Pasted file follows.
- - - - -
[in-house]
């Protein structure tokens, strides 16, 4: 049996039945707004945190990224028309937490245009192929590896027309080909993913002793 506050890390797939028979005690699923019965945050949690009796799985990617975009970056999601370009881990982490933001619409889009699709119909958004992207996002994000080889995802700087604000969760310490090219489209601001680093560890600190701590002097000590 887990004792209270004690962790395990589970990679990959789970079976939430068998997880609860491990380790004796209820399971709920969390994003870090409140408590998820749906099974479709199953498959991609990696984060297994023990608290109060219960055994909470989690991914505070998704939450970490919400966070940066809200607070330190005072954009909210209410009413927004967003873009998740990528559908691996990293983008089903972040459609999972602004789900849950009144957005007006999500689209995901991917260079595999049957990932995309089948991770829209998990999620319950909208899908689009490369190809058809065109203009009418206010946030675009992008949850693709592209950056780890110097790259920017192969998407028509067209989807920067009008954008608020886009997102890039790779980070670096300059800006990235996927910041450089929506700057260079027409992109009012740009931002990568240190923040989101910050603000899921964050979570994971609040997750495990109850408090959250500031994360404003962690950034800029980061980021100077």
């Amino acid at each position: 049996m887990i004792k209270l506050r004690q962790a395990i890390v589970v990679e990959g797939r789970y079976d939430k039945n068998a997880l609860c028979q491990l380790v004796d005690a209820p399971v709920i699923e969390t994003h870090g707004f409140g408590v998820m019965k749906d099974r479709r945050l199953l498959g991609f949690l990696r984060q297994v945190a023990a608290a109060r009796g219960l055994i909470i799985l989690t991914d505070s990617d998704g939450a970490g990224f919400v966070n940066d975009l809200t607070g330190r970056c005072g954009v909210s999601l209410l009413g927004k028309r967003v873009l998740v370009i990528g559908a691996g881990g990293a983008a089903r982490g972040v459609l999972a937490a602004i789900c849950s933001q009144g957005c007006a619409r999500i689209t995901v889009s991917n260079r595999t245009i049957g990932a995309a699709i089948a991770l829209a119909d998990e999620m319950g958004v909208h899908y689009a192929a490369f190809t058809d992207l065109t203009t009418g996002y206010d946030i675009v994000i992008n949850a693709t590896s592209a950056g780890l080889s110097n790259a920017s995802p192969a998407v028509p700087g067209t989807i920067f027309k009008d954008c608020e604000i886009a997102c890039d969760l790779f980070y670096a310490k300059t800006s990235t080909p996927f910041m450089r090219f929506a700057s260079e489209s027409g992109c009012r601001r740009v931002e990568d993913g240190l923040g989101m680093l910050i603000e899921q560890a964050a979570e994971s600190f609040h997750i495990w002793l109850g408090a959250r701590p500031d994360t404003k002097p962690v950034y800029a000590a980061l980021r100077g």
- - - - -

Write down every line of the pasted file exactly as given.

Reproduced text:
[in-house]
């Protein structure tokens, strides 16, 4: 049996039945707004945190990224028309937490245009192929590896027309080909993913002793 506050890390797939028979005690699923019965945050949690009796799985990617975009970056999601370009881990982490933001619409889009699709119909958004992207996002994000080889995802700087604000969760310490090219489209601001680093560890600190701590002097000590 887990004792209270004690962790395990589970990679990959789970079976939430068998997880609860491990380790004796209820399971709920969390994003870090409140408590998820749906099974479709199953498959991609990696984060297994023990608290109060219960055994909470989690991914505070998704939450970490919400966070940066809200607070330190005072954009909210209410009413927004967003873009998740990528559908691996990293983008089903972040459609999972602004789900849950009144957005007006999500689209995901991917260079595999049957990932995309089948991770829209998990999620319950909208899908689009490369190809058809065109203009009418206010946030675009992008949850693709592209950056780890110097790259920017192969998407028509067209989807920067009008954008608020886009997102890039790779980070670096300059800006990235996927910041450089929506700057260079027409992109009012740009931002990568240190923040989101910050603000899921964050979570994971609040997750495990109850408090959250500031994360404003962690950034800029980061980021100077």
């Amino acid at each position: 049996m887990i004792k209270l506050r004690q962790a395990i890390v589970v990679e990959g797939r789970y079976d939430k039945n068998a997880l609860c028979q491990l380790v004796d005690a209820p399971v709920i699923e969390t994003h870090g707004f409140g408590v998820m019965k749906d099974r479709r945050l199953l498959g991609f949690l990696r984060q297994v945190a023990a608290a109060r009796g219960l055994i909470i799985l989690t991914d505070s990617d998704g939450a970490g990224f919400v966070n940066d975009l809200t607070g330190r970056c005072g954009v909210s999601l209410l009413g927004k028309r967003v873009l998740v370009i990528g559908a691996g881990g990293a983008a089903r982490g972040v459609l999972a937490a602004i789900c849950s933001q009144g957005c007006a619409r999500i689209t995901v889009s991917n260079r595999t245009i049957g990932a995309a699709i089948a991770l829209a119909d998990e999620m319950g958004v909208h899908y689009a192929a490369f190809t058809d992207l065109t203009t009418g996002y206010d946030i675009v994000i992008n949850a693709t590896s592209a950056g780890l080889s110097n790259a920017s995802p192969a998407v028509p700087g067209t989807i920067f027309k009008d954008c608020e604000i886009a997102c890039d969760l790779f980070y670096a310490k300059t800006s990235t080909p996927f910041m450089r090219f929506a700057s260079e489209s027409g992109c009012r601001r740009v931002e990568d993913g240190l923040g989101m680093l910050i603000e899921q560890a964050a979570e994971s600190f609040h997750i495990w002793l109850g408090a959250r701590p500031d994360t404003k002097p962690v950034y800029a000590a980061l980021r100077g």